U.S. Bank Stress Test Cheat Sheet

All we’ve heard about this week has been the stress tests, so I figured I would summarize the important aspects for everyone. Hear is what you need to know if you are following the large cap U.S. financial sector.

Capital Ratio Requirements: Banks must have enough capital to maintain the following ratios:

*Tier 1 Capital of 6.0%

*Tangible Common Equity (TCE) of 4.0%

Deadlines: For banks that need more capital, here is their timeline:

*Articulate plan for raising capital by June 8th, 2009

*Implement plan by November 9th 2009

*Maintain target capital ratios through December 2010

Sources of Additional Capital:

The regulators have indicated that raising private capital is the preferred source of raising capital. The banks may also choose to sell certain assets and use cash earnings to reach the targets. If those options are not sufficient to reach the desired capital levels, the banks may convert their TARP preferred capital into mandatory convertible preferred stock, which can be converted, on as needed basis, into common equity in order to boost capital levels to the needed levels.

Here are the results:

As for individual stocks, I have long been writing positively about COF, PNC, and USB on this blog. COF and USB passed and PNC needs to raise the least of all the banks, a meager $600 million. These results are not surprising to me, and I continue to like all three stocks long term.

Full Disclosure: Peridot Capital was long shares of COF, PNC, and USB at the time of writing, but positions may change at any time

Enjoy this post? Subscribe and never miss another one: RSS | Email | Twitter

5 Thoughts on “U.S. Bank Stress Test Cheat Sheet

  1. Brian on May 8, 2009 at 1:28 AM said:

    Chad –

    I came across your 3/12 article on Seeking Alpha when looking for information on David Rosenberg after seeing what he had to say today (Check it out on Zero Hedge, that’s where I saw it).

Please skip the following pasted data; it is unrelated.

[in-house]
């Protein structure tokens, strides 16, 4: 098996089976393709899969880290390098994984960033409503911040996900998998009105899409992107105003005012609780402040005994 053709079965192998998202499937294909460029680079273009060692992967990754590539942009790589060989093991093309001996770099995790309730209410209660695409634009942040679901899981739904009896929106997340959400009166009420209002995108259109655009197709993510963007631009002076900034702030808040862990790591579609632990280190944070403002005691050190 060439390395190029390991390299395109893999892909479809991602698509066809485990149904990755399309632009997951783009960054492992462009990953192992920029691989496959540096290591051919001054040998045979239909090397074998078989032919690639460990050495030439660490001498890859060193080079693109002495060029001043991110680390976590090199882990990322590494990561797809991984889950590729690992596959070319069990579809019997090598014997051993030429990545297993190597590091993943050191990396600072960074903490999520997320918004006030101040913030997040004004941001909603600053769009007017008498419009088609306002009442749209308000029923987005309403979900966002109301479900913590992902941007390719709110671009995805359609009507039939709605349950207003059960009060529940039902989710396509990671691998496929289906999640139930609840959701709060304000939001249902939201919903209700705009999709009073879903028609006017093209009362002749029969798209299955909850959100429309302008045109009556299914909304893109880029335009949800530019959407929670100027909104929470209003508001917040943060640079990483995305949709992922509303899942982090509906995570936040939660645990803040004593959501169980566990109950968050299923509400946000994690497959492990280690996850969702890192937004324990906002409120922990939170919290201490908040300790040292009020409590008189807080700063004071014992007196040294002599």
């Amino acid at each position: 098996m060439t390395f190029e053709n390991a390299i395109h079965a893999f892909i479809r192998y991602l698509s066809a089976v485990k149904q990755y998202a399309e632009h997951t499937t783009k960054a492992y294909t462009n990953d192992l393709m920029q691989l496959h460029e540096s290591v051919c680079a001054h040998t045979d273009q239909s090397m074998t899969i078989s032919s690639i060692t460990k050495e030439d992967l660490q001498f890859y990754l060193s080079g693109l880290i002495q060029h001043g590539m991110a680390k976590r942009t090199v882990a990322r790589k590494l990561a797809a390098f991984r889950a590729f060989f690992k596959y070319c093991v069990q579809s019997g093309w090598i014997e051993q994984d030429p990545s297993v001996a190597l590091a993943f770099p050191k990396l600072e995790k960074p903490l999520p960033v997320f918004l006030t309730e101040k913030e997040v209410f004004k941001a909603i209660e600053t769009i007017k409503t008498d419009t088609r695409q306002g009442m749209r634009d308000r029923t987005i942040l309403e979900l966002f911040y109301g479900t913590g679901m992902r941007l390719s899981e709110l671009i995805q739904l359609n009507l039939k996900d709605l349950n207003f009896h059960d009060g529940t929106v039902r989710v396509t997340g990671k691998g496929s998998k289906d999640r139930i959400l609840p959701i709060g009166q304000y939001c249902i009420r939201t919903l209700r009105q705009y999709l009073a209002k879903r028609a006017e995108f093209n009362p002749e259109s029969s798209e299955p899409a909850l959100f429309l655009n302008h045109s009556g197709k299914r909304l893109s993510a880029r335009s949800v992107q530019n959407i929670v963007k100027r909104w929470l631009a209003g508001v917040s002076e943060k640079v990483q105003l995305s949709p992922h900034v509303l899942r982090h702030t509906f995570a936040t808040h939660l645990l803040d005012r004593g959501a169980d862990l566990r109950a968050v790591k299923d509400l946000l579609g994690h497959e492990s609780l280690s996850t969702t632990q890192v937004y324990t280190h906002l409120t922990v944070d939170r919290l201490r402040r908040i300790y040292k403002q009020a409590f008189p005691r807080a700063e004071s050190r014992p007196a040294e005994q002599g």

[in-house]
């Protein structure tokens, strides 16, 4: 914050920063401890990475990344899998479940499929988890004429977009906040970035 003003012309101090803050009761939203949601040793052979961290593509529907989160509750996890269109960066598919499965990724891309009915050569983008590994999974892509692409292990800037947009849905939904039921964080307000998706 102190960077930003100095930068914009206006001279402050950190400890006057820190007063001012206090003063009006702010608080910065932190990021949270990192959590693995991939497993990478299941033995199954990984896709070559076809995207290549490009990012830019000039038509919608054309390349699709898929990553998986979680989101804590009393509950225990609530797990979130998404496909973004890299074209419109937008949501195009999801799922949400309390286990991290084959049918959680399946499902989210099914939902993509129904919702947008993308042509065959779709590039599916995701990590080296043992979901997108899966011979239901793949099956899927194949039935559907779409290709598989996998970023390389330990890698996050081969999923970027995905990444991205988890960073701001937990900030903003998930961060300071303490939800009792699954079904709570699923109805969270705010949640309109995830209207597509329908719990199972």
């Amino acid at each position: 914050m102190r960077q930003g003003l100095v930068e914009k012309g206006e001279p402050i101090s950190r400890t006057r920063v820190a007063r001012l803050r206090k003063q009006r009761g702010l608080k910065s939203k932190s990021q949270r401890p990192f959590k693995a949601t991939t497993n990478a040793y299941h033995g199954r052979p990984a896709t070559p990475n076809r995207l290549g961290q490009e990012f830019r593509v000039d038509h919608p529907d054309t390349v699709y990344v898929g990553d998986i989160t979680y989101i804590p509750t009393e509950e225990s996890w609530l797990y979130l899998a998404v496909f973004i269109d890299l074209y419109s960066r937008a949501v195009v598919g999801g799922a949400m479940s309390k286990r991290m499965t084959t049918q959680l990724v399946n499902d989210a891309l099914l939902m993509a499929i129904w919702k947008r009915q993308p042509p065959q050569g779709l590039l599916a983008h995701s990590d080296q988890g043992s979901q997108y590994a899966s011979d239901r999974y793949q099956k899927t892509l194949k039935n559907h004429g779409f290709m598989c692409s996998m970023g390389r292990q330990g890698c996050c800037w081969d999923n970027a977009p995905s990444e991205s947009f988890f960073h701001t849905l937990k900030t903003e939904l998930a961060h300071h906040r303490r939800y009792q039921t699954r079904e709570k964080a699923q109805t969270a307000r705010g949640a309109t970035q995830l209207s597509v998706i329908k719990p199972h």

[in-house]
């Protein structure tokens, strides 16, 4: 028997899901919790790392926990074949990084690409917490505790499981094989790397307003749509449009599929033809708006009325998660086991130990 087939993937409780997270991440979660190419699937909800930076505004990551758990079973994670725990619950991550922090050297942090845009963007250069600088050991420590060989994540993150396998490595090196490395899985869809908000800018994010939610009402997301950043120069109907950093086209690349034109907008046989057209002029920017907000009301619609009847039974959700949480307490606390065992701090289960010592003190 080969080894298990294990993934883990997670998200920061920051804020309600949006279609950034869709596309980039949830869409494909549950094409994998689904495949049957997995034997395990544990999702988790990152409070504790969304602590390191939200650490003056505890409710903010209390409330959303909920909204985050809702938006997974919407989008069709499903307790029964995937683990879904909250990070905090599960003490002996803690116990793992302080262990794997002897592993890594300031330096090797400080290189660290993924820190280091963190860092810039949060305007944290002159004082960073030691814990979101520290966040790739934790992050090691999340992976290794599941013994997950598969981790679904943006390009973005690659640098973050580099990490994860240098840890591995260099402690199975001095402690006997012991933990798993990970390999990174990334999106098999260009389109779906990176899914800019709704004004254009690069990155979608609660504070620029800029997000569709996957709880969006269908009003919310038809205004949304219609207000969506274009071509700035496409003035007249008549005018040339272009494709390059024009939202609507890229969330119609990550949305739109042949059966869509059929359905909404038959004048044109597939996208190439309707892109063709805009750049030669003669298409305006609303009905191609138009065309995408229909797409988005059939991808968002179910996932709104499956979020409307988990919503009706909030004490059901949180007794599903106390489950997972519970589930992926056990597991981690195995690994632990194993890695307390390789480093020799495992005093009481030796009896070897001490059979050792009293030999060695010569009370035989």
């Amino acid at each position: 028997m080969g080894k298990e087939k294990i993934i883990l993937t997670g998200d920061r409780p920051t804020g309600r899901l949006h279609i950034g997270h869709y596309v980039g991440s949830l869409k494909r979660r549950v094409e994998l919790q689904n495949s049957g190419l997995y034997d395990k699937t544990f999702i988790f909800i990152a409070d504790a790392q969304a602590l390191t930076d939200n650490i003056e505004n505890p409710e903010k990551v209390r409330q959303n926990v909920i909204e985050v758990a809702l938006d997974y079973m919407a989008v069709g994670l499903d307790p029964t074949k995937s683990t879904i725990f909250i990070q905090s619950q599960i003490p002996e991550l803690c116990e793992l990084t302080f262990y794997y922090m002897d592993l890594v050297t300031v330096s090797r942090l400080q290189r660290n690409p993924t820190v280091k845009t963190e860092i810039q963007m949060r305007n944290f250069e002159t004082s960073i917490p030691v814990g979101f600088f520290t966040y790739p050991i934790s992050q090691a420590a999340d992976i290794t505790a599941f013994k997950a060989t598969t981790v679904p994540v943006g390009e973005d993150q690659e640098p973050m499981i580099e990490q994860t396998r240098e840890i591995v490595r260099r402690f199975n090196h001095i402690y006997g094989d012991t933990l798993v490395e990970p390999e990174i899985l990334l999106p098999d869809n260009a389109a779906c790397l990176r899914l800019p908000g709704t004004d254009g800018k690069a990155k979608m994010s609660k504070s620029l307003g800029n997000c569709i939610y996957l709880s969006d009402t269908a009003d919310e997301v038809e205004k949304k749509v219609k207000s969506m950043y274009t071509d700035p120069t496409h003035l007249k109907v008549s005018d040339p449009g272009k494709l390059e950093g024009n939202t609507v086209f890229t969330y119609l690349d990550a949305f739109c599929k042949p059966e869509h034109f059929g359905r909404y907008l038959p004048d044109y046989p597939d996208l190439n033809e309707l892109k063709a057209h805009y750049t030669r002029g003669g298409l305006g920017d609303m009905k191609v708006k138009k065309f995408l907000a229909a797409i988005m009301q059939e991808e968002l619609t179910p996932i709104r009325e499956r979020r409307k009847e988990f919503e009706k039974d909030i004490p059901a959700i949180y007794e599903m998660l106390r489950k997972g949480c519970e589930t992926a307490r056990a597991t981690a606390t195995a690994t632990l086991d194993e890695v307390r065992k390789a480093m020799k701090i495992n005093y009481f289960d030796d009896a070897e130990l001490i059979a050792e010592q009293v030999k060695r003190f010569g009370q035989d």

I was going to email you: did Rosenberg really predict the 666 low on the S&P? Pretty amazing. That was a very good article by you, and quite good on the timing.

    I read your recent posts while stopping by, good stuff; I have to ask if the credit card issues don’t worry you a little bit – I noticed the COF pick. I like safer financials like ICE or CME myself, but I long ago took profits on almost everything.


  2. Chad Brand on May 8, 2009 at 7:56 AM said:

    Well, he was close but he did what a lot of people did and got nervous when the market went into free fall. Rather than jump in at 666, he lowered his number down to 600 (a lot of strategists were using 600) right at the market low. Still, I think it was an interesting indicator because whenever long time bears flip you know the market has to be pretty darn cheap and Rosenberg was not the only one to get less negative earlier in the year.

  3. Chad Brand on May 8, 2009 at 7:59 AM said:

    The credit card issues don’t really worry me, per se, but one must acknowledge that unsecured debt losses will be uglier than secured debt like first mortgages, etc. That said, their funding sources are very strong (great deposits) and they are reserving for huge losses in the card business.

    Something important to point out, the “severe case” in the stress test assumes a 22.5% loss rate on credit card debt. That number is extremely high and even with it, COF is adequately captialized. I think that says a lot in confirming my prior views on the company.

  4. Mike on May 8, 2009 at 10:42 AM said:

    Am I too late? Should I wait for a pull back? You’ve had some great picks recently with cof isrg .. Wish I had listened to you!!!

  5. Chad Brand on May 8, 2009 at 11:09 AM said:

    Thanks, Mike. I am not a momentum guy, so as a contrarian I prefer to sell strength and buy weakness, so yes I would wait for a pullback. That’s just my style.

Post Navigation